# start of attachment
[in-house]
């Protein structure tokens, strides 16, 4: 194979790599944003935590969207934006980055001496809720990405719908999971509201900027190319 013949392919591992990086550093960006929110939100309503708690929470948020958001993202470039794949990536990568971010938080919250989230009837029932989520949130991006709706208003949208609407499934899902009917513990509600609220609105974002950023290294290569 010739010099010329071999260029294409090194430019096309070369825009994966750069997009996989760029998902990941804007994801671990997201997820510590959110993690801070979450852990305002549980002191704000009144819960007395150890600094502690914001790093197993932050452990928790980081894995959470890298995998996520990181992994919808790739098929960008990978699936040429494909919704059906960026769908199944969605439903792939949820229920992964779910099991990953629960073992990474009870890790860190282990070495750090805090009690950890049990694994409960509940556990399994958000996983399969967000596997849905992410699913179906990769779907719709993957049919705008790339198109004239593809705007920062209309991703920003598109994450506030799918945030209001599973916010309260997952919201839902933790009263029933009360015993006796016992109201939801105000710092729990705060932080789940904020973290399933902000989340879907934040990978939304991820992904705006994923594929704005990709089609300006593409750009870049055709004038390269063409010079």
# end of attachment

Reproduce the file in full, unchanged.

[in-house]
């Protein structure tokens, strides 16, 4: 194979790599944003935590969207934006980055001496809720990405719908999971509201900027190319 013949392919591992990086550093960006929110939100309503708690929470948020958001993202470039794949990536990568971010938080919250989230009837029932989520949130991006709706208003949208609407499934899902009917513990509600609220609105974002950023290294290569 010739010099010329071999260029294409090194430019096309070369825009994966750069997009996989760029998902990941804007994801671990997201997820510590959110993690801070979450852990305002549980002191704000009144819960007395150890600094502690914001790093197993932050452990928790980081894995959470890298995998996520990181992994919808790739098929960008990978699936040429494909919704059906960026769908199944969605439903792939949820229920992964779910099991990953629960073992990474009870890790860190282990070495750090805090009690950890049990694994409960509940556990399994958000996983399969967000596997849905992410699913179906990769779907719709993957049919705008790339198109004239593809705007920062209309991703920003598109994450506030799918945030209001599973916010309260997952919201839902933790009263029933009360015993006796016992109201939801105000710092729990705060932080789940904020973290399933902000989340879907934040990978939304991820992904705006994923594929704005990709089609300006593409750009870049055709004038390269063409010079």